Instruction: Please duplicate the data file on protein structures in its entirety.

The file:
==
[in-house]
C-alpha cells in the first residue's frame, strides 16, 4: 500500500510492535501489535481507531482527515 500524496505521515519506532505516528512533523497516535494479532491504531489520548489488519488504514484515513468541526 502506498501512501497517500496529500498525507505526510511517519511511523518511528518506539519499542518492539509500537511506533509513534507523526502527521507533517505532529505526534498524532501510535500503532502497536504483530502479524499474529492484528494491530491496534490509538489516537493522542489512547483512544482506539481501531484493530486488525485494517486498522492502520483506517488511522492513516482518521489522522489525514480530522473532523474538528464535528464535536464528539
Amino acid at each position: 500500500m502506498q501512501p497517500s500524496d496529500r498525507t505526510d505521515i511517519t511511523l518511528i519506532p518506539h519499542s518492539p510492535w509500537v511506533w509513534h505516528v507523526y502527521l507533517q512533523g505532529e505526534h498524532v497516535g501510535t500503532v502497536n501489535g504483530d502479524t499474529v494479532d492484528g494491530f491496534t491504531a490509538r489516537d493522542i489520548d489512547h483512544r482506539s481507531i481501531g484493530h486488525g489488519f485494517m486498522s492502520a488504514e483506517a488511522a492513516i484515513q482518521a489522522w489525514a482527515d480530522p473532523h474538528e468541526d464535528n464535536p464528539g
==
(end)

[in-house]
C-alpha cells in the first residue's frame, strides 16, 4: 500500500510492535501489535481507531482527515 500524496505521515519506532505516528512533523497516535494479532491504531489520548489488519488504514484515513468541526 502506498501512501497517500496529500498525507505526510511517519511511523518511528518506539519499542518492539509500537511506533509513534507523526502527521507533517505532529505526534498524532501510535500503532502497536504483530502479524499474529492484528494491530491496534490509538489516537493522542489512547483512544482506539481501531484493530486488525485494517486498522492502520483506517488511522492513516482518521489522522489525514480530522473532523474538528464535528464535536464528539
Amino acid at each position: 500500500m502506498q501512501p497517500s500524496d496529500r498525507t505526510d505521515i511517519t511511523l518511528i519506532p518506539h519499542s518492539p510492535w509500537v511506533w509513534h505516528v507523526y502527521l507533517q512533523g505532529e505526534h498524532v497516535g501510535t500503532v502497536n501489535g504483530d502479524t499474529v494479532d492484528g494491530f491496534t491504531a490509538r489516537d493522542i489520548d489512547h483512544r482506539s481507531i481501531g484493530h486488525g489488519f485494517m486498522s492502520a488504514e483506517a488511522a492513516i484515513q482518521a489522522w489525514a482527515d480530522p473532523h474538528e468541526d464535528n464535536p464528539g